Nuclear clean-up site now powered by clean energy
The Savannah River Site, a government-owned project largely responsible for cleaning up old nuclear sites, announced on Monday, March 12, that it has completed a major new biomass plant.
The new power plant sits on a 34-acre site, replacing an old coal- and oil-fired generator, and should provide the site with around 20 megawatts of renewable electricity, burning waste wood from the surrounding forests and shredded tires.
While that may not sound all that appealing, it should reduce greenhouse gas emissions by around 100,000 tons, all while providing about 30 percent of the site's electricity needs from clean energy. On top of this, the waste heat from the new power plant will be used for regular heating, improving the efficiency of the site and saving around $944 million.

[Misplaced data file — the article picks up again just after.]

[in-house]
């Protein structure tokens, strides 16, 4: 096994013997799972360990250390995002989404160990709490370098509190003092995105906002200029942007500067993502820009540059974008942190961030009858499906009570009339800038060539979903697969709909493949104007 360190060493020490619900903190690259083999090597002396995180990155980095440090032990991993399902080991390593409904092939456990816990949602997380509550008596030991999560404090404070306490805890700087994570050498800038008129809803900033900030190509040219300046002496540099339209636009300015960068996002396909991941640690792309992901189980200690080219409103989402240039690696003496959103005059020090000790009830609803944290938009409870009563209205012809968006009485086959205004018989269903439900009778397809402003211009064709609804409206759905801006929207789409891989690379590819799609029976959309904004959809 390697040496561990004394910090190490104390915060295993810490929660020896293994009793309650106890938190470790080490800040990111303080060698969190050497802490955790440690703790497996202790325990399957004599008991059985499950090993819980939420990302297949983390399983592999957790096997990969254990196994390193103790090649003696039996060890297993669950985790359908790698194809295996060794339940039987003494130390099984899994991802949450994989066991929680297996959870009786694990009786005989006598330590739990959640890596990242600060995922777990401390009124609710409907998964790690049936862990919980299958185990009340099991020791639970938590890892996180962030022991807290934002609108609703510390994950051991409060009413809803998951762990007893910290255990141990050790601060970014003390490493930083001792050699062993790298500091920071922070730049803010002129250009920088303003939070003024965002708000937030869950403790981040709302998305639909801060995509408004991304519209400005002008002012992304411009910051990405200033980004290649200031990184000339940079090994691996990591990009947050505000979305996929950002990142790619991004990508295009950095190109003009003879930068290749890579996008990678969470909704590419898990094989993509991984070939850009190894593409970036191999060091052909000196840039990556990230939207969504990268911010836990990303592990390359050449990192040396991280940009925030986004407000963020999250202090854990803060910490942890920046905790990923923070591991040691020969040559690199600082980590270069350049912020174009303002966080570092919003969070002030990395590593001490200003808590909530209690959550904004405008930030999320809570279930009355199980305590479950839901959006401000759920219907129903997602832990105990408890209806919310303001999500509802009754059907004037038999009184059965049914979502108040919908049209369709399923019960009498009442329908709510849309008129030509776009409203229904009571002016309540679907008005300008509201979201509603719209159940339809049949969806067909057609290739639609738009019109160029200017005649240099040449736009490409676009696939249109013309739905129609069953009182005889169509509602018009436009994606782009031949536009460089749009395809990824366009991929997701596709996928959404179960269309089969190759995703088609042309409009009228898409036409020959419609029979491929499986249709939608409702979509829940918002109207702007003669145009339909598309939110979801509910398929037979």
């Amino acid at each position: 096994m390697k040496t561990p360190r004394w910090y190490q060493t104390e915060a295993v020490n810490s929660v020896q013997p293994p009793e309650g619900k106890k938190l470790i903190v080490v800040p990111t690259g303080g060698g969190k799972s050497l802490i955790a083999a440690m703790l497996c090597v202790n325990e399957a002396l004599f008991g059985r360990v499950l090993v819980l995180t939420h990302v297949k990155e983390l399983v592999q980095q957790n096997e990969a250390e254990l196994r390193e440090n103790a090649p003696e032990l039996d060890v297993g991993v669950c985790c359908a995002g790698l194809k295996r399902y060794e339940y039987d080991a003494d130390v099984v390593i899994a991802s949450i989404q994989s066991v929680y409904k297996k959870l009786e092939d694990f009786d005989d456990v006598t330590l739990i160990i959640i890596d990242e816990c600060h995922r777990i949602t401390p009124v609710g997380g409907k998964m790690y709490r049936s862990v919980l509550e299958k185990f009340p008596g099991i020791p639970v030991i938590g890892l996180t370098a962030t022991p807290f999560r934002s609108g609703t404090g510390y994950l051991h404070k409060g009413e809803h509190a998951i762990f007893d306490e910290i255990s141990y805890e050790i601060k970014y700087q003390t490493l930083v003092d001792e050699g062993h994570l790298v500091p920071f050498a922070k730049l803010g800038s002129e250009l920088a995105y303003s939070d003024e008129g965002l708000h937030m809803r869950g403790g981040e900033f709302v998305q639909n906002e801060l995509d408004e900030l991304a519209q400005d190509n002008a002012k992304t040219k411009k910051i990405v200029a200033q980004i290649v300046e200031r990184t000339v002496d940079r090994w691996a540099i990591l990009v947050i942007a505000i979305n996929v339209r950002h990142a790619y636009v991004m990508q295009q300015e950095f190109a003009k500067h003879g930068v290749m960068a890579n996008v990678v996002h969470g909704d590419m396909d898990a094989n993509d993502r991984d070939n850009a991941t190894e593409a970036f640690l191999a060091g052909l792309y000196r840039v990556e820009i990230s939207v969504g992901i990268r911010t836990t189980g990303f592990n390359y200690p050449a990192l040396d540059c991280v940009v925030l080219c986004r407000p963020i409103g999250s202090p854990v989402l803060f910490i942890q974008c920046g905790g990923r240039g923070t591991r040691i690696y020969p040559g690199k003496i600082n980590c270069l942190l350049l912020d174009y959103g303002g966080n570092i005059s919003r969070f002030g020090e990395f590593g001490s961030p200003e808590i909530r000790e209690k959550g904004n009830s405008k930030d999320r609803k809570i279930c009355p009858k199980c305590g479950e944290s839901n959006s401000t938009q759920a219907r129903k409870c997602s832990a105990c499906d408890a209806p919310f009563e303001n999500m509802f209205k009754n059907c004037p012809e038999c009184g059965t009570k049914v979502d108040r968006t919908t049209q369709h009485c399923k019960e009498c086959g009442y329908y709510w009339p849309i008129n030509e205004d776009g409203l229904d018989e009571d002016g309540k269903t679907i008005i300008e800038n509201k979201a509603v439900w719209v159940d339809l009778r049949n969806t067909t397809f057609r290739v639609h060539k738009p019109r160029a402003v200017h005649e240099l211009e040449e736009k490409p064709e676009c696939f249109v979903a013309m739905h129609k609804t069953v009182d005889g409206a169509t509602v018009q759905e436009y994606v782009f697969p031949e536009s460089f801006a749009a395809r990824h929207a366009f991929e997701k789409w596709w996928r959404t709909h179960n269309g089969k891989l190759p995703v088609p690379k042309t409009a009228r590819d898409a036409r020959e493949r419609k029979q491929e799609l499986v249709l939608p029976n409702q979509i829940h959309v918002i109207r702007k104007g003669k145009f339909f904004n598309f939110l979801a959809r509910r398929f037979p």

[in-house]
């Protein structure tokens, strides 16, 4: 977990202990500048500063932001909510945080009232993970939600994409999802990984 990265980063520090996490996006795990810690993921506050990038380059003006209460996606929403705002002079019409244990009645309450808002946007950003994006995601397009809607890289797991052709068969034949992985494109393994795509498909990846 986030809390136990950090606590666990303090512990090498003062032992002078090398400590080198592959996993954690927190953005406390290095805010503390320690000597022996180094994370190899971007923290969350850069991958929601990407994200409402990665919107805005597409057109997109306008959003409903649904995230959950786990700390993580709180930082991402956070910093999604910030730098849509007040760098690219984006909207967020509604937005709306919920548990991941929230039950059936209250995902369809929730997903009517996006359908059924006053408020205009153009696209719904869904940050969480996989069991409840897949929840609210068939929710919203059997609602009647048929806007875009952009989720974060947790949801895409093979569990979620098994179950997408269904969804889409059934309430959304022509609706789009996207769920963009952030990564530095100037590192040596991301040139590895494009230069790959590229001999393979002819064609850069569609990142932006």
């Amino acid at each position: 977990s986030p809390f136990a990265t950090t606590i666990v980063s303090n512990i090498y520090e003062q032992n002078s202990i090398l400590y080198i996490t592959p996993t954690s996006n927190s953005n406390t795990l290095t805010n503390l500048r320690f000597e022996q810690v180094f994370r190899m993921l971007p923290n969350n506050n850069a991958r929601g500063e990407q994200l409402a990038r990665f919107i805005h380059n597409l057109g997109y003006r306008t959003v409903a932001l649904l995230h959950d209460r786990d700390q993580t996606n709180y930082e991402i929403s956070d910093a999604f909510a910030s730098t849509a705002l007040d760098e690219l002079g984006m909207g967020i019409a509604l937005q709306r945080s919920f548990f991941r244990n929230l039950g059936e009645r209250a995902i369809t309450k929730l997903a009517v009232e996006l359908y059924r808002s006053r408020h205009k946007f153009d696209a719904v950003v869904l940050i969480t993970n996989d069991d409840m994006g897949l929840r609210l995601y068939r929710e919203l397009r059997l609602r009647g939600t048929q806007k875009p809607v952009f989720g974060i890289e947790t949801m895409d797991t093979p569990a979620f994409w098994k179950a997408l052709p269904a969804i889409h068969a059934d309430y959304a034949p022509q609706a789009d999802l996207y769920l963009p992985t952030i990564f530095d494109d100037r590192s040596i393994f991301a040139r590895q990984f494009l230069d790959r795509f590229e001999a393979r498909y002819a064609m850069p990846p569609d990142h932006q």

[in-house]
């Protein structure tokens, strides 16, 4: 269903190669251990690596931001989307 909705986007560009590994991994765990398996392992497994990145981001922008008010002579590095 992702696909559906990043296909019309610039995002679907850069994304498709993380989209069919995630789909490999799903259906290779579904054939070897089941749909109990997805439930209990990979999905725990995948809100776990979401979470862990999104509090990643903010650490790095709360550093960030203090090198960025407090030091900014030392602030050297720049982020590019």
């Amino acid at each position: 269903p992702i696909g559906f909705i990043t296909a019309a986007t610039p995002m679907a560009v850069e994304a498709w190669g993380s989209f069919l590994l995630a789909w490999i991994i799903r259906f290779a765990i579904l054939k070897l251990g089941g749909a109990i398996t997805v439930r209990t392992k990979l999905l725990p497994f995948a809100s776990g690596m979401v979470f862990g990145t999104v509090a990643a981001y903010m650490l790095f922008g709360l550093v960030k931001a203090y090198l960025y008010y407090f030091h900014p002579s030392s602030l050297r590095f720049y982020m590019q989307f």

"Projects like the SRS biomass facility are helping to deliver energy efficiency savings that benefit both taxpayers and the environment," Under Secretary of Energy Thomas D'Agostino said in a statement. "Hundreds of people were put to work building this new facility that will save money, dramatically reduce emissions at the Savannah River Site, and help the Department to achieve our energy saving goals."